Saints Row: The Kotaku Australia Review

Saints Row: The Kotaku Australia Review

Saints Row is a reboot that doesn’t know the meaning of the word.

Marketed as developer Volition’s triumphant return to its flagship franchise, Saints Row is instead a resounding disappointment. From a design that flatly refuses to iterate on decade-old ideas and visuals that feel dated from the jump, it is a game happy to coast on the successes of its predecessors.

Taken down a peg

The story of Saints Row begins in typical video game fashion: you are the leader of a gang on top of the world. Your hideout is magnificent, your parties are a bacchanal, your colours are respected, and your dominance is absolute. And then it all goes wrong: a proverbial cat is set loose among the pigeons and, before you know it, your gang is in tatters. Cast down to the bottom of the gangland pile, you’re living in a crappy apartment with three friends, trying to make a living as a mercenary for a private military company.

Your goal is to rebuild your power base, your gang. and take your grievances directly to those who would quite like to be rid of you. Along the way, your relentlessly sarcastic character interacts with a world so cartoonishly weird that it feels like everyone might have mercury poisoning.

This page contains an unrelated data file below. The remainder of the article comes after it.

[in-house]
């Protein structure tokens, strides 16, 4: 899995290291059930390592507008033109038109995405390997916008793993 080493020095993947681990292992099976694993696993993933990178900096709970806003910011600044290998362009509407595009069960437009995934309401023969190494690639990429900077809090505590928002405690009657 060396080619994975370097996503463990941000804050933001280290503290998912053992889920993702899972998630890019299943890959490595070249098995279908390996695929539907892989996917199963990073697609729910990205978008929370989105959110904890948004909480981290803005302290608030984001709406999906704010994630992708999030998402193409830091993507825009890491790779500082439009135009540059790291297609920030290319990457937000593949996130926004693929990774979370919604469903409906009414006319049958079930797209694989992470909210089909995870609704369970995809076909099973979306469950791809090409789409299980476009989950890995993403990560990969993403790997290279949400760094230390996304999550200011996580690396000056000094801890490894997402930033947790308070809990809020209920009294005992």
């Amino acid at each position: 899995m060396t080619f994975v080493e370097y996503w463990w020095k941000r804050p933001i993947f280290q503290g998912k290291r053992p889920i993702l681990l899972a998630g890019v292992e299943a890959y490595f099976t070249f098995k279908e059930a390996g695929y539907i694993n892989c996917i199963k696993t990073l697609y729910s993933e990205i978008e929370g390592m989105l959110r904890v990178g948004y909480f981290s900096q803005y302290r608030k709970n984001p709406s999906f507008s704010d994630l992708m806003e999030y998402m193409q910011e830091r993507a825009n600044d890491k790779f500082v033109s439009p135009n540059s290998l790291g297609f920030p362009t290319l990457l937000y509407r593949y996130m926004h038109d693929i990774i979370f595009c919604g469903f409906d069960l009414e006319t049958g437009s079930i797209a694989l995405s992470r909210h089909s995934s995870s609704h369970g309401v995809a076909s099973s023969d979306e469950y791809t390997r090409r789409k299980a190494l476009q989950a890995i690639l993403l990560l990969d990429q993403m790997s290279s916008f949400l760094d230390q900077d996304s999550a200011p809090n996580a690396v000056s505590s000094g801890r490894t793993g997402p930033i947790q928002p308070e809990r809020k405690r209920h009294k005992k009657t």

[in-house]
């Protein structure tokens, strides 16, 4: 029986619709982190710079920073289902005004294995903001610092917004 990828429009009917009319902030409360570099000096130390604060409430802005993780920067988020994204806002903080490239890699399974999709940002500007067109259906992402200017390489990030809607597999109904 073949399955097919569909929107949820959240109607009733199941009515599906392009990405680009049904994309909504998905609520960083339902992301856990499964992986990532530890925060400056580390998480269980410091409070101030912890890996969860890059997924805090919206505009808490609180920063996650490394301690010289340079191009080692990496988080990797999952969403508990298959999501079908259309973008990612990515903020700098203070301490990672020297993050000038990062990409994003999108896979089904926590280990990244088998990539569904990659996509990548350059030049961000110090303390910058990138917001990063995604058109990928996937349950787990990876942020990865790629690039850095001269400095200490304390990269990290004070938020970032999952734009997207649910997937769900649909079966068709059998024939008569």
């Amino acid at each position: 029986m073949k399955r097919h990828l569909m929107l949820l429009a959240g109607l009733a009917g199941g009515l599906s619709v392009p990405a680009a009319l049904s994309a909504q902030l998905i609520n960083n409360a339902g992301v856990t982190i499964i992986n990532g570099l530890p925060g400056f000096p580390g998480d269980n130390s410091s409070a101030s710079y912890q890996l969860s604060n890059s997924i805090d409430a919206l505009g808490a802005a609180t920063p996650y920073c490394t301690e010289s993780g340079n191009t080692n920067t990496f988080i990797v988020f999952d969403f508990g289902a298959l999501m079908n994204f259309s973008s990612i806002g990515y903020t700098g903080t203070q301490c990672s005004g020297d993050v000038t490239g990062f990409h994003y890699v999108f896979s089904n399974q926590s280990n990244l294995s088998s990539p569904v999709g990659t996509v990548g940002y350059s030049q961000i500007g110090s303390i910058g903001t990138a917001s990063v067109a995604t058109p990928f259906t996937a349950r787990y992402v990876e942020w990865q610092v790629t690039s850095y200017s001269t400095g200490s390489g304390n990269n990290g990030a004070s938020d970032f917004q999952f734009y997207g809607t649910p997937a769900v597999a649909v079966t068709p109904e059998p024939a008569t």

Here’s the problem: we’ve done all of this before. It’s a mirror of previous games in the series. It does this not as a self-referential parody, but in a way that makes you wonder if Volition simply had no new ideas.

I’ve been here before

From a design perspective, it’s as though the last decade hadn’t happened. Saints Row plays like something that would have been a AA curiosity on the Xbox 360 toward the end of its life. Missions on its golden path are based on movies from 2015 or earlier, like Mad Max: Fury Road or Fast 5. Its map is a city that vaguely resembles Las Vegas and its surrounds, and though sprawling, feels thrown together, with sections that feel bolted on or underdeveloped. Outside of main missions, activities are few and far between. Of the handful of activities on offer, you can take photos of landmark objects, or leave a bad Yelp review on specific businesses to start a pitched street battle. None of these extra-curricular tasks has any effect on your gang, its status, or even your character beyond giving you some extra money and progress toward skill points.

Earlier Saints Row games made side missions important because they helped you seize territory from rival gangs to take control of the map.

Saints Row doesn’t even have that. Even its options for purchasing clothes and accessories for your character, a big part of previous games, feel bloodless here.

Can I still get into ridiculous open-world fights with crazy weapons like a dildo baton? Yes, that’s still an option. But again, we’ve seen all this before. What do they add to the experience that is entirely new?

Open world fundamentals